South Sudan to withdraw from disputed town

South Sudan announced Friday that it would withdraw its forces from the contested oil town of Heglig, yielding to international pressure in a dispute that brought the newly independent nation closer to a full-blown war with its neighbor Sudan.

“An orderly withdrawal will commence immediately and shall be completed within three days,” South Sudan’s President Salva Kiir said in a statement.

But in Khartoum, Sudan’s capital, a senior military official declared a military victory, saying Sudanese forces had forced the southerners out of Heglig.

“Your victorious Armed Forces have managed to liberate Heglig city by force from the remnants of the south Sudan army and its mercenaries,” the minister for national defense, Abdel-Rahim Hussein, said in a statement carried by Sudan’s official news agency. “Your armed forces have entered at 2:20 p.m. and held Friday prayers inside the city.”

The different versions of events underscored the deep-rooted tensions between the two nations, which have played a high-stakes game for several months, determined to make the other blink and accede to its demands.

Kiir stressed that South Sudan still considers Heglig “an integral part” of South Sudan, and that its status should be determined by international arbitration. He referred to Heglig as “Panthou,” the name by which South Sudanese call the town.

The announcement by South Sudan came a day after the United States, the United Nations and other Western powers condemned its takeover of the Heglig oil field and urged it to withdraw.

The two sides fought Africa’s longest civil war before a 2005 peace deal led to South Sudan’s independence last year. But since then, tensions have steadily escalated over disputed border areas and oil revenue, leading to a series of deadly clashes that has displaced thousands of civilians.

This week, Sudanese President Hassan Omar al-Bashir threatened to reignite war with the south. He vowed to retake Heglig and deliver “a final lesson by force” to South Sudan, which he said was ruled by “insects.”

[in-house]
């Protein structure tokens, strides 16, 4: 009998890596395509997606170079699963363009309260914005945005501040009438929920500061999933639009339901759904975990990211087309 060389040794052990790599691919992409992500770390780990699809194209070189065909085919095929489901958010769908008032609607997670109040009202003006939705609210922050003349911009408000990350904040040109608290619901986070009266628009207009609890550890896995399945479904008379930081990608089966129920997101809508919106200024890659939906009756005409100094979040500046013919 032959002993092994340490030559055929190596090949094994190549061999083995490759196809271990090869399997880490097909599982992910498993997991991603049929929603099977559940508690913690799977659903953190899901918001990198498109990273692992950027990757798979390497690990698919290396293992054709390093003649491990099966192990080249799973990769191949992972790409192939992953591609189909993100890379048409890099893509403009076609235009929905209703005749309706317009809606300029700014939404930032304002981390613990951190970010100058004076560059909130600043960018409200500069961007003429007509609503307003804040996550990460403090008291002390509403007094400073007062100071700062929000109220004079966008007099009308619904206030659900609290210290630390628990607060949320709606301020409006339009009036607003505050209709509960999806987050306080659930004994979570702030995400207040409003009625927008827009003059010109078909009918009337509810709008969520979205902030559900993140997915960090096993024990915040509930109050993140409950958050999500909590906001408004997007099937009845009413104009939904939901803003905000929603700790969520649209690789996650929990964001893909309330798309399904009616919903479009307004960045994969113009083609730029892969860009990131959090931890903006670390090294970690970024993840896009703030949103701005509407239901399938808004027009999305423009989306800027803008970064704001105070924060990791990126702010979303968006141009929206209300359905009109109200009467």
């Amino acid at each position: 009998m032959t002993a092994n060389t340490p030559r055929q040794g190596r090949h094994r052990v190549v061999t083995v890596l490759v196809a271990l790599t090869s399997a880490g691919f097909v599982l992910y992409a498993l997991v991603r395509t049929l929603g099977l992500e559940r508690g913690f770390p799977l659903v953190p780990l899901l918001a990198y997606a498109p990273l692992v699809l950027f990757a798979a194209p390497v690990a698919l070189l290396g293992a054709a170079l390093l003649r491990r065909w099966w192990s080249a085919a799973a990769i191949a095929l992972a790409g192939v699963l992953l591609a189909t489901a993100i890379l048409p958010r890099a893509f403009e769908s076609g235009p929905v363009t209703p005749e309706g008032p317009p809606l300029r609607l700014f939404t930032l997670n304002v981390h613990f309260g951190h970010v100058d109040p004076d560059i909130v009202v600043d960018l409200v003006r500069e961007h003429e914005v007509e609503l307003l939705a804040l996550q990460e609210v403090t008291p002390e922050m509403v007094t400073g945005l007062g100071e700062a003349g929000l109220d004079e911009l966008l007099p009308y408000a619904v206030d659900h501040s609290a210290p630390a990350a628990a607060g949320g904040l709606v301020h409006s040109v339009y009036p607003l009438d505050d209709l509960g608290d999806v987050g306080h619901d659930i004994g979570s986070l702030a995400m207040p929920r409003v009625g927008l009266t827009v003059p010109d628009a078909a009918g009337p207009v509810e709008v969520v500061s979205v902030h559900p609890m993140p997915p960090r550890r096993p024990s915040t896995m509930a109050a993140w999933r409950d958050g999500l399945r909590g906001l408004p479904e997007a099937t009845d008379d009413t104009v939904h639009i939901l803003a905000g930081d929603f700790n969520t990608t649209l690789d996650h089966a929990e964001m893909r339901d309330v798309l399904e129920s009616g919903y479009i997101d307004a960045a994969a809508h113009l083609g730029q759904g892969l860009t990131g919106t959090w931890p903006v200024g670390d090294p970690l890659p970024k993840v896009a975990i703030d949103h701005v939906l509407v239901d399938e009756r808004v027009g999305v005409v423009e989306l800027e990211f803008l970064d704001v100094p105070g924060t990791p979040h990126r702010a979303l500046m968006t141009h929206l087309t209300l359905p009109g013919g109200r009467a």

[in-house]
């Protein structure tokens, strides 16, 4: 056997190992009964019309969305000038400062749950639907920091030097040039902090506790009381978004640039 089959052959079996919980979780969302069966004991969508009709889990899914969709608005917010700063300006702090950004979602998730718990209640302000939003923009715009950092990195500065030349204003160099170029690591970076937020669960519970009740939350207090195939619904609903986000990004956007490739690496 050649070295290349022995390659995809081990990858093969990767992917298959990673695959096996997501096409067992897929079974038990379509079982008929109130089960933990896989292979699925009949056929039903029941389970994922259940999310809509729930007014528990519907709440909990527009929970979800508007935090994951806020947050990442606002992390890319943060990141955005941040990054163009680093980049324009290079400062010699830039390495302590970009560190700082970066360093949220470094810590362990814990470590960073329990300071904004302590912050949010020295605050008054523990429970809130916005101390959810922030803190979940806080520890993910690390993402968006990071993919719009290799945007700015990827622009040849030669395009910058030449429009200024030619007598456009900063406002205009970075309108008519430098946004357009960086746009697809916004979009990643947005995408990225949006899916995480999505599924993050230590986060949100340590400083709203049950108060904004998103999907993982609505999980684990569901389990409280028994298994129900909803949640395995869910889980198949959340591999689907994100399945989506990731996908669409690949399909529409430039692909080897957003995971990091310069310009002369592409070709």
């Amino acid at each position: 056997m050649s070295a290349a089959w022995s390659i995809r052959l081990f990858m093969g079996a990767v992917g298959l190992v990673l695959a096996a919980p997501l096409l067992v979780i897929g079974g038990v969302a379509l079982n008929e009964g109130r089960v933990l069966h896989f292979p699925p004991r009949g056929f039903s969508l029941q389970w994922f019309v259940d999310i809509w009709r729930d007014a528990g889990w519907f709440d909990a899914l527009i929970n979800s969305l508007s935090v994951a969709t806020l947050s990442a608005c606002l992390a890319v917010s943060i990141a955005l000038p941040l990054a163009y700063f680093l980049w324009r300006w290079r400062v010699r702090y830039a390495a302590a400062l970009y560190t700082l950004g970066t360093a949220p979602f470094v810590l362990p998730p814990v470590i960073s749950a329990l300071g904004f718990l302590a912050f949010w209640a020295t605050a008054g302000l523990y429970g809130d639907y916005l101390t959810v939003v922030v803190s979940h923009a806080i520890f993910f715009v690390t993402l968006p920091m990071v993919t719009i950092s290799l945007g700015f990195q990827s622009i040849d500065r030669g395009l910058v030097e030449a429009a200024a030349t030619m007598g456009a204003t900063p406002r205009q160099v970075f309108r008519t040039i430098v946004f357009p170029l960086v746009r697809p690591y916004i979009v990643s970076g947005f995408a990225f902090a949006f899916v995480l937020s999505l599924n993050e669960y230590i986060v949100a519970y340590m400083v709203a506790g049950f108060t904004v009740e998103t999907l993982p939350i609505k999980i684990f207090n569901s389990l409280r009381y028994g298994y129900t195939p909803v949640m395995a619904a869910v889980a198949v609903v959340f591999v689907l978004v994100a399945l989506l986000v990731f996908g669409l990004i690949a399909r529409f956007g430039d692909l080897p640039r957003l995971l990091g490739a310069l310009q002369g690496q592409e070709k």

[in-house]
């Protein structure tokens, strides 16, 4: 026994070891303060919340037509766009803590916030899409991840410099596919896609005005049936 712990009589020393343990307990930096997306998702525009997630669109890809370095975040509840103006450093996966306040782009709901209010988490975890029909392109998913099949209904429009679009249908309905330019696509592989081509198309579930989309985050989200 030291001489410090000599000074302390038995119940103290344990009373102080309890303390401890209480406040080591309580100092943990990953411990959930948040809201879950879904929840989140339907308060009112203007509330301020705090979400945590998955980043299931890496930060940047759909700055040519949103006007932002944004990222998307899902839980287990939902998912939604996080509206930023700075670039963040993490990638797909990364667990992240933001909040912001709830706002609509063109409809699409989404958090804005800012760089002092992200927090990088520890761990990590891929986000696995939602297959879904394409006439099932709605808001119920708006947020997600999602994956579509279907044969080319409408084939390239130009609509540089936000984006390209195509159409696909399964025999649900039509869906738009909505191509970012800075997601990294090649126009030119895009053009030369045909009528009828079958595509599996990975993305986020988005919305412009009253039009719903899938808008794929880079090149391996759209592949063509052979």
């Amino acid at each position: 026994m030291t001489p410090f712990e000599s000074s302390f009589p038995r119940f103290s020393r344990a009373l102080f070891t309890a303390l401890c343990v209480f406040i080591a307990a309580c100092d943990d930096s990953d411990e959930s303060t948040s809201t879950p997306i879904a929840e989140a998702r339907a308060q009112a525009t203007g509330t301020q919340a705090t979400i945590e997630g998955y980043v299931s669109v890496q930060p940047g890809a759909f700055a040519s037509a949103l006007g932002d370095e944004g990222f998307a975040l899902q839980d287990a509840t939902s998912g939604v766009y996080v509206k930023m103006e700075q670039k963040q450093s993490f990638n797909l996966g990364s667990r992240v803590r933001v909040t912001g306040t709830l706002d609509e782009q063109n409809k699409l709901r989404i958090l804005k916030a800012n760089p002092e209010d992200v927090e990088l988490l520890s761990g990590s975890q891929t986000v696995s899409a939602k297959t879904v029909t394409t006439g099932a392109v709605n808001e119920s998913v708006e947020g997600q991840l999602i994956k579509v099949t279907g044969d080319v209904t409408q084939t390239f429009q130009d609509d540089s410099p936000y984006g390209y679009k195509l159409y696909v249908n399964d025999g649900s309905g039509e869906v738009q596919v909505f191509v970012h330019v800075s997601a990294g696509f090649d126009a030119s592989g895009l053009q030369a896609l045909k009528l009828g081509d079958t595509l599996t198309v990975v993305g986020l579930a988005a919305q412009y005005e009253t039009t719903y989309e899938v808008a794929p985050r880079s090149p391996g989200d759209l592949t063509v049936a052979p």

World leaders forcefully denounced South Sudan’s actions and urged both sides to negotiate a solution. U.N. Secretary General Ban Ki-moon described the invasion of Heglig as “an infringement on the sovereignty of Sudan and a clearly illegal act.” He also called on Sudan to stop bombarding South Sudanese territory and withdraw from other contested areas.

“The last thing the people of these two countries need is another war — a war that could claim countless lives, destroy hope and ruin the prospects of peace and stability and prosperity of all Sudanese people,” Ban said at a news conference Thursday.

The U.N. Security Council has been trying to muster a diplomatic response that could persuade the two sides to back down.

But on Friday, Khartoum was determined to torpedo South Sudan’s version of the events in Heglig, laying the groundwork for more tensions. At the United Nations, Sudan’s envoy told reporters that Sudanese troops had “chased out the aggressors from Heglig.”

“It was not a withdrawal, we ran them out,” Daffa-Alla Elhaq Ali Osman said. “We hope that they learned their lesson.”

South Sudan’s representative at the United Nations, Agnes Oswaha, denied Sudan’s claim that South Sudan had been forced from Heglig, and offered to invite journalists and other international observers into the town to confirm it.

She said Kiir has ordered South Sudanese forces to carry out an “orderly withdrawal” from the town within 72 hours. The government of South Sudan, she added, “took this decision because it does not wish to see a return of war.”

Col. Philip Aguer, South Sudan’s military spokesman, said Khartoum was in the middle of “a fake celebration” that was purely for propaganda purposes. South Sudanese troops managed to control Heglig for 10 days, he said, adding that Sudan had incurred many casualties.

“If we are asked to go back into the town, we can go back at any moment,” he said in a telephone interview. “We have not abandoned our claim over the area. What we have done is give a chance for the international community to try diplomacy to resolve the issues.”

Staff writer Colum Lynch at the United Nations contributed to this report.

Sudarsan Raghavan has been The Post's Kabul bureau chief since 2014. He was previously based in Nairobi and Baghdad for the Post.
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